I am a member of the Division of Multiple Sclerosis and Autoimmune Neurology. My research interests involve three main areas: 1) the clinical behavior, natural history, and management of central nervous system inflammatory demyelinating diseases, especially neuromyelitis optica (NMO) and multiple sclerosis (MS); 2) multiple sclerosis-related fatigue; 3) outcome measure development for multiple sclerosis clinical trials.
My Mayo Clinic colleagues and I have worked for more than a decade to better understand NMO, a severe, relapsing central nervous system disease that causes optic neuritis, transverse myelitis, and other neurological symptoms. We have developed new diagnostic criteria for the disease, which provide the basis for clinical diagnosis and research. Neuromyelitis optica is strongly associated with NMO-IgG, an autoantibody that targets the water channel aquaporin-4 and was discovered in Dr. Vanda Lennons's laboratory at Mayo Clinic.
Collectively, our work aims to understand the pathophysiology of this distinct disease and to develop more effective therapies. For example, Dr. Sean Pittock and I direct a novel therapeutic protocol examining whether eculizumab is effective in preventing relapses and disability.
Fatigue is the most common symptom of MS, but it is difficult to measure and to treat. I am the principal investigator of a three-site Mayo Clinic therapeutic protocol funded by the National Multiple Sclerosis Society in which we are examining the effects of aspirin on MS-related fatigue and also studying the relationships between subjective fatigue, cognitive function, motor performance, and immunological markers.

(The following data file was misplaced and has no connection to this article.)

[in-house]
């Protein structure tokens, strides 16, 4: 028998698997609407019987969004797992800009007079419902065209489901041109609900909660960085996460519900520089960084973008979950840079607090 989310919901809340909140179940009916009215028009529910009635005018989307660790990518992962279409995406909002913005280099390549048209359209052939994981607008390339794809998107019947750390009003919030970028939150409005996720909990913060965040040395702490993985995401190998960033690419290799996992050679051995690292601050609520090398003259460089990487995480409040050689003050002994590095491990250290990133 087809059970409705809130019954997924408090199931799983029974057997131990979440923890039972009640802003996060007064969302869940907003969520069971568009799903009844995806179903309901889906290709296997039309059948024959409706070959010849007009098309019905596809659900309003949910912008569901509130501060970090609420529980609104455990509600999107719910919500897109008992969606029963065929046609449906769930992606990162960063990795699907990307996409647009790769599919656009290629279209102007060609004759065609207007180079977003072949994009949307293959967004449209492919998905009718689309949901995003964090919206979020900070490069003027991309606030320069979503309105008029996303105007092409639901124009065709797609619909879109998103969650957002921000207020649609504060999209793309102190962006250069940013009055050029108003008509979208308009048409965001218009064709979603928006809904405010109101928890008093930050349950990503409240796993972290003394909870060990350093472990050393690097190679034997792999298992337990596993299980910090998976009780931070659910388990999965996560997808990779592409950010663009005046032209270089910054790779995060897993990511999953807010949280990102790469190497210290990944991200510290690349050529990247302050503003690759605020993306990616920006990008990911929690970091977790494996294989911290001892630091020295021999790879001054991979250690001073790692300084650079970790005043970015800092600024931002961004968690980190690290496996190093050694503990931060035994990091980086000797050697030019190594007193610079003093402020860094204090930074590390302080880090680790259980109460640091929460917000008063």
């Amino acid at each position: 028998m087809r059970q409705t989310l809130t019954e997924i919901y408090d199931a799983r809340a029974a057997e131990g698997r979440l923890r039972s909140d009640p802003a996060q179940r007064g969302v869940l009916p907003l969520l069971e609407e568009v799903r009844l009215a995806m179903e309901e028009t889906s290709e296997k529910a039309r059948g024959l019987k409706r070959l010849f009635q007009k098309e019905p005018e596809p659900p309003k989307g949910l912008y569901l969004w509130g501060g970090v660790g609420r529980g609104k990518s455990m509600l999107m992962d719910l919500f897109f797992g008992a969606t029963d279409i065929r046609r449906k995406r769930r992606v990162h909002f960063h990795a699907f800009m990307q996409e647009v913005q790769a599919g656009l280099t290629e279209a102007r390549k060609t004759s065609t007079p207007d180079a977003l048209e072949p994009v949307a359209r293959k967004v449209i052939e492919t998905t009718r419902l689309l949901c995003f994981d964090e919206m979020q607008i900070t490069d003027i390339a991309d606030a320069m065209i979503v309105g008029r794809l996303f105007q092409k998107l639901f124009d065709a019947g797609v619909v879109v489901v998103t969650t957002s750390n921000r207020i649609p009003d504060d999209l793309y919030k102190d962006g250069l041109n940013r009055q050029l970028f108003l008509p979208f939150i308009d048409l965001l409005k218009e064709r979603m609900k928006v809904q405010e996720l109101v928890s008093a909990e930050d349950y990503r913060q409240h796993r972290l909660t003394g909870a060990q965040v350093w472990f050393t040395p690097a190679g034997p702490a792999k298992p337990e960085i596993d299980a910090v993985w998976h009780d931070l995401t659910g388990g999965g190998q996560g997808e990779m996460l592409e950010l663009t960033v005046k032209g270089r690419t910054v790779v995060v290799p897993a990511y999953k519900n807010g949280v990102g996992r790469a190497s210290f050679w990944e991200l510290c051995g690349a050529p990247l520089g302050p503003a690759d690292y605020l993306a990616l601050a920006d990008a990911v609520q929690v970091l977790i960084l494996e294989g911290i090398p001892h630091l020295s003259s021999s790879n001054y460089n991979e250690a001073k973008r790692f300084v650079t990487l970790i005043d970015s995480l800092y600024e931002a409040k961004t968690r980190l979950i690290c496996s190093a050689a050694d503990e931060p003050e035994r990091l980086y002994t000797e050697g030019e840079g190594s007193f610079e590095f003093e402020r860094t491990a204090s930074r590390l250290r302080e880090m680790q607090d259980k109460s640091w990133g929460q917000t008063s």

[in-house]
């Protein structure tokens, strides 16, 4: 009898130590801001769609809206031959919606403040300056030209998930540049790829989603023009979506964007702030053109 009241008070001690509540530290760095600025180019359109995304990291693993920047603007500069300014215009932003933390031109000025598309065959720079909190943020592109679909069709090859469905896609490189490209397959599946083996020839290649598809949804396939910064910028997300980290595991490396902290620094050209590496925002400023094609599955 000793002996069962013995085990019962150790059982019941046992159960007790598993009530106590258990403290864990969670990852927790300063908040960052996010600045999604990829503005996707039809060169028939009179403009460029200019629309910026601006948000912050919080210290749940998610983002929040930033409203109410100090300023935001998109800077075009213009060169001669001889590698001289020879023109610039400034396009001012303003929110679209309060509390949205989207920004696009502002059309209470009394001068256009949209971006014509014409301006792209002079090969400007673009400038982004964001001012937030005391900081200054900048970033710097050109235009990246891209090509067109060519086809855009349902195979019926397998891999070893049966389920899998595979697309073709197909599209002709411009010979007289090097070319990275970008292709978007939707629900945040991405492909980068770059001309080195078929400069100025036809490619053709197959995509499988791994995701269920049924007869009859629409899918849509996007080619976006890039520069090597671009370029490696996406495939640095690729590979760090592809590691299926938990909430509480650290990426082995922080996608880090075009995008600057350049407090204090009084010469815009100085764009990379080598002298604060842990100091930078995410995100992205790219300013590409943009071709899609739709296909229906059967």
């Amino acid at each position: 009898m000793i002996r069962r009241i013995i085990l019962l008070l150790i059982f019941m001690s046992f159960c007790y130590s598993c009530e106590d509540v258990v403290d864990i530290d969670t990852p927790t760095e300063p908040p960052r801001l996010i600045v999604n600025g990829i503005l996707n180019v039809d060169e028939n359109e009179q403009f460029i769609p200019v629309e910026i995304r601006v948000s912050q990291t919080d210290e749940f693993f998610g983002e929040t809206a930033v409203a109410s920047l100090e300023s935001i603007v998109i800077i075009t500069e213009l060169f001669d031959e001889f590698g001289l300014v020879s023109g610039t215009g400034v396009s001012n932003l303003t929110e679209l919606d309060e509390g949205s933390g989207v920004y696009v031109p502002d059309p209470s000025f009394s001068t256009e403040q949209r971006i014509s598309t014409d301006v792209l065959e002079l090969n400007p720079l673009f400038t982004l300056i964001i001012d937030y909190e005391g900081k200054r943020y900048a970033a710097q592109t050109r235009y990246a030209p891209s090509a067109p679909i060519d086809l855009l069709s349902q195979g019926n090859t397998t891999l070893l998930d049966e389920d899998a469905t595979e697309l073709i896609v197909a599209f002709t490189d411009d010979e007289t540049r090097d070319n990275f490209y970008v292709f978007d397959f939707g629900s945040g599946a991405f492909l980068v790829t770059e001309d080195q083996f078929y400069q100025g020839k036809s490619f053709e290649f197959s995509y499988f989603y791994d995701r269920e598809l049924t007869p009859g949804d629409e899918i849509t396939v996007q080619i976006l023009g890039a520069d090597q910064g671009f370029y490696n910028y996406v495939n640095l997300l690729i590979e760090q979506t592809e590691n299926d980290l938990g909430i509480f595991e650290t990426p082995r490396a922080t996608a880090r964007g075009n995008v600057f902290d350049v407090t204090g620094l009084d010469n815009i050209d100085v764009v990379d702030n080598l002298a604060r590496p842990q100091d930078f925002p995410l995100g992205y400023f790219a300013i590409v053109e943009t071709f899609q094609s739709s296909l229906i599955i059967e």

Progress in MS therapeutics could be faster if we had valid, reproducible, and objective measures of irreversible disease progression. I am collaborating with investigators in the Bioengineering Department at Arizona State University to develop objective measures of gait and motor function that predict future neurological deterioration before it is clearly evident on our routine clinical examination. Our goal is to develop instruments and techniques to detect these early changes and then use them as outcome meausures in pilot studies of interventions that aim to slow or arrest disease worsening in progressive forms of MS.
See my publications
- Consultant, Department of Neurology
- Director, Division of Multiple Sclerosis and Autoimmune Neurology, Department of Neurology
- Professor of Neurology
- MSc - Health Research Methodology and Clinical Epidemiology McMaster University
- Fellow - Clinical Neuroimmunology/Multiple Sclerosis University of Western Ontario
- Fellow - Clinical Neuroimmunology Mayo Graduate School of Medicine, Mayo Clinic College of Medicine
- Resident - Neurology Mayo Graduate School of Medicine, Mayo Clinic College of Medicine
- Resident - Preliminary Internal Medicine Mayo Graduate School of Medicine, Mayo Clinic College of Medicine
- MD - with Great Distinction University of Saskatchewan
- BScMD - Thesis: Effects of acute (-)-deprenyl administration on dopamine metabolism in an animal model of Parkinson's disease. Advisors: AV Juorio, PhD; IA Paterson, PhD; AH Rajput, MD Neuropsychiatric Research Unit, College of Medicine, University of Saskatchewan
- BSc - Magna cum laude University of Saskatchewan